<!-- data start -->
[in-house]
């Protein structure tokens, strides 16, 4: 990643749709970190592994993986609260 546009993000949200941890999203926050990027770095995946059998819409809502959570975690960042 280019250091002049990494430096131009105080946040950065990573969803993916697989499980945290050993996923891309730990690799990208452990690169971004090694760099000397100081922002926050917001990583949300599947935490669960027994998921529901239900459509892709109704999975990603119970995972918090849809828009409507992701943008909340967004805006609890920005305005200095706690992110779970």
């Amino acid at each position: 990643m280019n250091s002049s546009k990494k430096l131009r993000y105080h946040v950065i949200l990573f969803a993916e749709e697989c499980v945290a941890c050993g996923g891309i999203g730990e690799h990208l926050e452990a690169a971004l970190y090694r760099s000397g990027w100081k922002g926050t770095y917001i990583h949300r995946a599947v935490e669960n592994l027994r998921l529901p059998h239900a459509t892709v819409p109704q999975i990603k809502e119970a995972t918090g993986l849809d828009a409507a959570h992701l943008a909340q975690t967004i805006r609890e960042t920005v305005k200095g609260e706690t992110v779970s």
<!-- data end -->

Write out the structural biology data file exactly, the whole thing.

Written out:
[in-house]
């Protein structure tokens, strides 16, 4: 990643749709970190592994993986609260 546009993000949200941890999203926050990027770095995946059998819409809502959570975690960042 280019250091002049990494430096131009105080946040950065990573969803993916697989499980945290050993996923891309730990690799990208452990690169971004090694760099000397100081922002926050917001990583949300599947935490669960027994998921529901239900459509892709109704999975990603119970995972918090849809828009409507992701943008909340967004805006609890920005305005200095706690992110779970």
């Amino acid at each position: 990643m280019n250091s002049s546009k990494k430096l131009r993000y105080h946040v950065i949200l990573f969803a993916e749709e697989c499980v945290a941890c050993g996923g891309i999203g730990e690799h990208l926050e452990a690169a971004l970190y090694r760099s000397g990027w100081k922002g926050t770095y917001i990583h949300r995946a599947v935490e669960n592994l027994r998921l529901p059998h239900a459509t892709v819409p109704q999975i990603k809502e119970a995972t918090g993986l849809d828009a409507a959570h992701l943008a909340q975690t967004i805006r609890e960042t920005v305005k200095g609260e706690t992110v779970s």